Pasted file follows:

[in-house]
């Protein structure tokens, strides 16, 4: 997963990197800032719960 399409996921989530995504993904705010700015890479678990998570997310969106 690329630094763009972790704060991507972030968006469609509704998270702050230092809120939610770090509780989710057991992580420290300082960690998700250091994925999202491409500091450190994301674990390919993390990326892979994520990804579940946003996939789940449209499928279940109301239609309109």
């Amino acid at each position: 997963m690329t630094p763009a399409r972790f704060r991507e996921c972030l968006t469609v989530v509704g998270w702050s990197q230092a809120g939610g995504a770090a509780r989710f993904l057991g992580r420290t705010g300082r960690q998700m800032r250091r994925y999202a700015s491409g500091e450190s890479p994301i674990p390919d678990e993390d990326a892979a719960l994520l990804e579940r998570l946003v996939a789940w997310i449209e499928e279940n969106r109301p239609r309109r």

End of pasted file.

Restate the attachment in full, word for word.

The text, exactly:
[in-house]
């Protein structure tokens, strides 16, 4: 997963990197800032719960 399409996921989530995504993904705010700015890479678990998570997310969106 690329630094763009972790704060991507972030968006469609509704998270702050230092809120939610770090509780989710057991992580420290300082960690998700250091994925999202491409500091450190994301674990390919993390990326892979994520990804579940946003996939789940449209499928279940109301239609309109």
């Amino acid at each position: 997963m690329t630094p763009a399409r972790f704060r991507e996921c972030l968006t469609v989530v509704g998270w702050s990197q230092a809120g939610g995504a770090a509780r989710f993904l057991g992580r420290t705010g300082r960690q998700m800032r250091r994925y999202a700015s491409g500091e450190s890479p994301i674990p390919d678990e993390d990326a892979a719960l994520l990804e579940r998570l946003v996939a789940w997310i449209e499928e279940n969106r109301p239609r309109r």